LIMA — As childhood obesity rates have grown in recent years, there has been concern that this will be the first generation to live less healthy and die at an earlier age than their parents.
It was with this concern in mind that organizers of the 2017 Allen County Health Risk and Community Needs Assessment included young people as a focal point in its research, examining both the physical health and mental health of county residents age 18 and younger.
According to the assessment, released Friday, 32 percent of young people in grades six to 12 are considered overweight or obese. However, 88 percent of that same group would eat between one and four servings of fruits and vegetables per day, and 50 percent of county youth were physically active for at least 60 minutes five days or more per week, in line with the national average of 49 percent.
Another positive trend, according to researchers, is that the rate of current smokers among young people in Allen County has dropped, down from 16 percent in 2009 to 6 percent. However, Michael Schoenhofer, executive director of the Mental Health and Recovery Services Board for Allen, Auglaize and Hardin Counties, pointed to statistics showing significantly higher participation among smokers compared to nonsmoking youth in having at least one alcoholic drink the past 30 days (83 percent to 17 percent), using marijuana in the past 30 days (74 percent to 8 percent), engagement in sexual intercourse (68 percent to 23 percent) and misusing prescription drugs (39 percent to 3 percent).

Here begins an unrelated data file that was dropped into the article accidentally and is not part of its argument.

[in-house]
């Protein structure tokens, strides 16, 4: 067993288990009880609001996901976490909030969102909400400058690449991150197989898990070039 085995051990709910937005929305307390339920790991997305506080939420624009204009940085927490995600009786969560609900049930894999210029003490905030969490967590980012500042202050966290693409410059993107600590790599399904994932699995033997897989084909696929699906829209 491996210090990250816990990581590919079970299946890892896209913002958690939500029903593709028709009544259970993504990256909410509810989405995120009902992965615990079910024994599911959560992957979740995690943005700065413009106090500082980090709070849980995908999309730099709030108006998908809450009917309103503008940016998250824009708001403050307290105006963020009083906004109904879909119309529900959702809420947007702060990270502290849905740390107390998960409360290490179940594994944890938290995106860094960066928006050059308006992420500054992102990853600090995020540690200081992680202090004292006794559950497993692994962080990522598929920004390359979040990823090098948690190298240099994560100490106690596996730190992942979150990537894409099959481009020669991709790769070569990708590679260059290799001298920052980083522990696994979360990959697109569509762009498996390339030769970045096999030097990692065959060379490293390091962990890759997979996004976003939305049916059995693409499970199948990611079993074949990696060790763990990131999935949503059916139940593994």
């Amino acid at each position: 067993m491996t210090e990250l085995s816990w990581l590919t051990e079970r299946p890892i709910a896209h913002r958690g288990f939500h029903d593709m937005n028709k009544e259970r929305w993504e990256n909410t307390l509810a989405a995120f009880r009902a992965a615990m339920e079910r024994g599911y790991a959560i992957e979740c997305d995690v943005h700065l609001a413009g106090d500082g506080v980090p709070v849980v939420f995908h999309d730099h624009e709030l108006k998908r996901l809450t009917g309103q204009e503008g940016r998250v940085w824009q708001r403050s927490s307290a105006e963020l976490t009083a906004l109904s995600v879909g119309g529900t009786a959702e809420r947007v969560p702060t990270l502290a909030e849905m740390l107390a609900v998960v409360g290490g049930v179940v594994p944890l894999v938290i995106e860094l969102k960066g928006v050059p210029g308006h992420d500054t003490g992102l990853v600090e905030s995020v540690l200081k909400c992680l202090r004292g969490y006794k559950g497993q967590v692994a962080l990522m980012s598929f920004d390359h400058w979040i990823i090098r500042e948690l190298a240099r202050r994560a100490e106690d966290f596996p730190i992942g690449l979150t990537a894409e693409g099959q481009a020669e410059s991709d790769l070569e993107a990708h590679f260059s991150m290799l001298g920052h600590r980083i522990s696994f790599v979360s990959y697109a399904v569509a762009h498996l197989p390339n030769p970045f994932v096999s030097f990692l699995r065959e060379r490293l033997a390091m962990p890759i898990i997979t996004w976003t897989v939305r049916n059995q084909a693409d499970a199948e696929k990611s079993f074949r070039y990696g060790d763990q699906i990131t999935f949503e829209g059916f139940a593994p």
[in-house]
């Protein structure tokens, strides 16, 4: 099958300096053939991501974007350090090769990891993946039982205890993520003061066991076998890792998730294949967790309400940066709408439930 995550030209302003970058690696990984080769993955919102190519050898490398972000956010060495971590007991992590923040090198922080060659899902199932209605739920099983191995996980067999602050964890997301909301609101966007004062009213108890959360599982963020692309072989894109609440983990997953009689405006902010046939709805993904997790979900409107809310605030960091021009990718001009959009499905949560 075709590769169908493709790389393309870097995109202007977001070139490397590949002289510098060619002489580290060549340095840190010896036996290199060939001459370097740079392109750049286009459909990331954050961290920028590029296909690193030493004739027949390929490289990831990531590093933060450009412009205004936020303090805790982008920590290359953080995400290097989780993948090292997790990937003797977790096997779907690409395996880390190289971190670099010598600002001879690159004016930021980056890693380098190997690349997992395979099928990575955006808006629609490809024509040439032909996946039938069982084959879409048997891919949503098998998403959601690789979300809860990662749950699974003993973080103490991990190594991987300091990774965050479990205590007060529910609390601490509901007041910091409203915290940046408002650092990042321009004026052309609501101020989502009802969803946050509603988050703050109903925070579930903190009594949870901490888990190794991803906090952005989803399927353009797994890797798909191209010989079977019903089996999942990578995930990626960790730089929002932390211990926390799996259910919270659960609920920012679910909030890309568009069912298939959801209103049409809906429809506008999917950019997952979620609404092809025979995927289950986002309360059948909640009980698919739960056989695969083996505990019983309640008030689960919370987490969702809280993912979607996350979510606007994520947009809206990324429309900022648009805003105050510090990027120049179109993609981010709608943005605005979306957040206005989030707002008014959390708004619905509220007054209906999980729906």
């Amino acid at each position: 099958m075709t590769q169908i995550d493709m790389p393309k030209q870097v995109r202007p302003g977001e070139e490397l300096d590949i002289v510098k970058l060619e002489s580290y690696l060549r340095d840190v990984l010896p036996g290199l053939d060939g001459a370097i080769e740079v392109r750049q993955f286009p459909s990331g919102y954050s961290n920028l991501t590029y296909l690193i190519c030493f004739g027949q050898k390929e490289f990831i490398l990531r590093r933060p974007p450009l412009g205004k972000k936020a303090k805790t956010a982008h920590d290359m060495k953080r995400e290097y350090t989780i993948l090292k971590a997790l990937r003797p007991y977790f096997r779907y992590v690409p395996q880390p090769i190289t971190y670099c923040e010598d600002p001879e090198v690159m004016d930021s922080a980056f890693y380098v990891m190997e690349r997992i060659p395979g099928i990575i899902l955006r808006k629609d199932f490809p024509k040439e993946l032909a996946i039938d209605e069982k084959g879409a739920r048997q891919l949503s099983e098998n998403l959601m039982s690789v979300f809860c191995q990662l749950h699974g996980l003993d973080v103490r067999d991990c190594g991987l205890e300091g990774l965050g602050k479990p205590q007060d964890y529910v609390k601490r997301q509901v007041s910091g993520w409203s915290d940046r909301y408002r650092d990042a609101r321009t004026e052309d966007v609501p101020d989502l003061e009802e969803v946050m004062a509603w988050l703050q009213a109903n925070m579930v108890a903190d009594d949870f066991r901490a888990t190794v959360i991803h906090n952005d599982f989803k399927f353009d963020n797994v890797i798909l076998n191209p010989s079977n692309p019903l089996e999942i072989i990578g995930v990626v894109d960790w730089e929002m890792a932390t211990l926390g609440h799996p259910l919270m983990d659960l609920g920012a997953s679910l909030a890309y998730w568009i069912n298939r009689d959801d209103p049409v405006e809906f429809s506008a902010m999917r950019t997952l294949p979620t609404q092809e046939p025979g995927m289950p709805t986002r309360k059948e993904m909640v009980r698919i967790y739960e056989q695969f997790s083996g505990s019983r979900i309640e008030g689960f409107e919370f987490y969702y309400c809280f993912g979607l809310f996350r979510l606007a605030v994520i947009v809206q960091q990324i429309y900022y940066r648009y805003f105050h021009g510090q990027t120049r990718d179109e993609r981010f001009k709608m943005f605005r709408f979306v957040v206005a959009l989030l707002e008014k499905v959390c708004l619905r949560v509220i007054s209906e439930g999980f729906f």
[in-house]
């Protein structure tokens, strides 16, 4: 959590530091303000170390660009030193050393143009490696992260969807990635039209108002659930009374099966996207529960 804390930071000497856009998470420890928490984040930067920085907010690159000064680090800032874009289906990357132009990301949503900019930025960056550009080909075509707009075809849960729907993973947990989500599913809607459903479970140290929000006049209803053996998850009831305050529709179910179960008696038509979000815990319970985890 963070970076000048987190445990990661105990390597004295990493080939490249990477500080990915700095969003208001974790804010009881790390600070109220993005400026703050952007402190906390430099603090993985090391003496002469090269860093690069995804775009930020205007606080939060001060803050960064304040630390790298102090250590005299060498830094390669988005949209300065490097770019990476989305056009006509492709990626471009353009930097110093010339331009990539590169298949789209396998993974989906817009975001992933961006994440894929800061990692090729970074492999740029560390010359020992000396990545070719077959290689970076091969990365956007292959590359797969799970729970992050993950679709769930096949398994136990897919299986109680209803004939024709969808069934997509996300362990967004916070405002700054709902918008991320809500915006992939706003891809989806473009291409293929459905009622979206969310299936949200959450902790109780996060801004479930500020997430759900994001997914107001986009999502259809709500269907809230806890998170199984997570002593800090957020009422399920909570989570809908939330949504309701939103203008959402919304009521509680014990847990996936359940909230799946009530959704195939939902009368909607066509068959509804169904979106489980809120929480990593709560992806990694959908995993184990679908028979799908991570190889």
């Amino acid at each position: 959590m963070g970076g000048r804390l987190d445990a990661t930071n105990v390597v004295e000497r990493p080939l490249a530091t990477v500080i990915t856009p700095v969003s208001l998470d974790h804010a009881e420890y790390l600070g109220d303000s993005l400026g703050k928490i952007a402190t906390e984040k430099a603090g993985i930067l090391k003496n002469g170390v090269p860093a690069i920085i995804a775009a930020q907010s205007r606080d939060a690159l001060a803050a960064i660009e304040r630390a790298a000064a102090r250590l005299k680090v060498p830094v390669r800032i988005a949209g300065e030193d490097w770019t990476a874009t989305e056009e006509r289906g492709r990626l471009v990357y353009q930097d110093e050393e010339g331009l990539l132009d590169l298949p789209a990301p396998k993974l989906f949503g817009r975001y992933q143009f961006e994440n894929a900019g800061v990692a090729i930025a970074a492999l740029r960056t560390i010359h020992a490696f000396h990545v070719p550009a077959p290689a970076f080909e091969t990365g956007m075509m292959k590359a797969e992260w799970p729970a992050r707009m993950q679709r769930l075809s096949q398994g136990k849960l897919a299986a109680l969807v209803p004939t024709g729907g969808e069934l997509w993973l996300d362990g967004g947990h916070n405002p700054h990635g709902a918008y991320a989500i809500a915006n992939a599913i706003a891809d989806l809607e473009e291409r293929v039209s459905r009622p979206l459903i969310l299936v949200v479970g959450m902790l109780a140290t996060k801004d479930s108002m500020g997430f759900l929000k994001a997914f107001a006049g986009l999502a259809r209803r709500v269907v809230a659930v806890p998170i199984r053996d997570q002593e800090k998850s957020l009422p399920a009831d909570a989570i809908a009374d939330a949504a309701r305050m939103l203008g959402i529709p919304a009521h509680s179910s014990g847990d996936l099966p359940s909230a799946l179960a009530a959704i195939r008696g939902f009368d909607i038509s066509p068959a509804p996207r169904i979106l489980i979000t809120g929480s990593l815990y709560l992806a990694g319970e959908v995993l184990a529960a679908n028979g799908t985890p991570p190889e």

“Everyone talks about what the ‘gateway’ drug is, like marijuana,” he said. “Look at cigarettes.”
Many young people have often dealt with the trauma of losing a friend to suicide, or have considered suicide themselves. In Allen County, 31 percent of youth felt sad or hopeless almost every day for two weeks or more in a row, 18 percent seriously considered suicide in the past year, and 8 percent had attempted suicide in the past year. All of those are within 1 percent of the national average.
“This really confirms the fact that we need to reach out to our kids,” Schoenhofer said. “The fact that kids who are thinking about suicide would talk to a close friend (52 percent) or a parent (36 percent) is important, and those are two groups we need to reach out to.”
Schoenhofer emphasized parental involvement as being a key factor in helping youth make good mental health choices.
“The most telling thing in this is that youth who didn’t use drugs said that the reason they did not use them is because it would upset their parents” (73 percent), he said. “We have parents who have said they talk to their kids about drugs and suicide, and that is the most powerful thing we can do.”